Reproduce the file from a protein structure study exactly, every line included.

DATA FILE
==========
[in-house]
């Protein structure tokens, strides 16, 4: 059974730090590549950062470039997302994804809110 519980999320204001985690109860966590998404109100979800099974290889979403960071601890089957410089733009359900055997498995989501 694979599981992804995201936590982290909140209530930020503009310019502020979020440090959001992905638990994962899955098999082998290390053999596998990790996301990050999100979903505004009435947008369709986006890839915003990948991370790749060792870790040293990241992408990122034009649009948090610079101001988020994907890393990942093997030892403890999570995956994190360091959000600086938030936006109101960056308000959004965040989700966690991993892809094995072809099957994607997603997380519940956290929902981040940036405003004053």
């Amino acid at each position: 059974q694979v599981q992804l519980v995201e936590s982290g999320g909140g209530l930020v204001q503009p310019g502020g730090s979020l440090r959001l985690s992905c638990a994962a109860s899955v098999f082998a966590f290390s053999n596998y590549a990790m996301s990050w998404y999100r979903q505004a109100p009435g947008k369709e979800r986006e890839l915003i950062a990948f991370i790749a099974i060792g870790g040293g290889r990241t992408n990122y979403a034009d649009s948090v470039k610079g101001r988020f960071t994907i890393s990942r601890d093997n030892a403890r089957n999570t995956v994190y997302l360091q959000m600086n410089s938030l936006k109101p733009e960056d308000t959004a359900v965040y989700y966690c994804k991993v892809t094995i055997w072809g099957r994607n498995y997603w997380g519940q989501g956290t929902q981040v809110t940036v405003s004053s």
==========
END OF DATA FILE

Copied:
[in-house]
């Protein structure tokens, strides 16, 4: 059974730090590549950062470039997302994804809110 519980999320204001985690109860966590998404109100979800099974290889979403960071601890089957410089733009359900055997498995989501 694979599981992804995201936590982290909140209530930020503009310019502020979020440090959001992905638990994962899955098999082998290390053999596998990790996301990050999100979903505004009435947008369709986006890839915003990948991370790749060792870790040293990241992408990122034009649009948090610079101001988020994907890393990942093997030892403890999570995956994190360091959000600086938030936006109101960056308000959004965040989700966690991993892809094995072809099957994607997603997380519940956290929902981040940036405003004053």
């Amino acid at each position: 059974q694979v599981q992804l519980v995201e936590s982290g999320g909140g209530l930020v204001q503009p310019g502020g730090s979020l440090r959001l985690s992905c638990a994962a109860s899955v098999f082998a966590f290390s053999n596998y590549a990790m996301s990050w998404y999100r979903q505004a109100p009435g947008k369709e979800r986006e890839l915003i950062a990948f991370i790749a099974i060792g870790g040293g290889r990241t992408n990122y979403a034009d649009s948090v470039k610079g101001r988020f960071t994907i890393s990942r601890d093997n030892a403890r089957n999570t995956v994190y997302l360091q959000m600086n410089s938030l936006k109101p733009e960056d308000t959004a359900v965040y989700y966690c994804k991993v892809t094995i055997w072809g099957r994607n498995y997603w997380g519940q989501g956290t929902q981040v809110t940036v405003s004053s």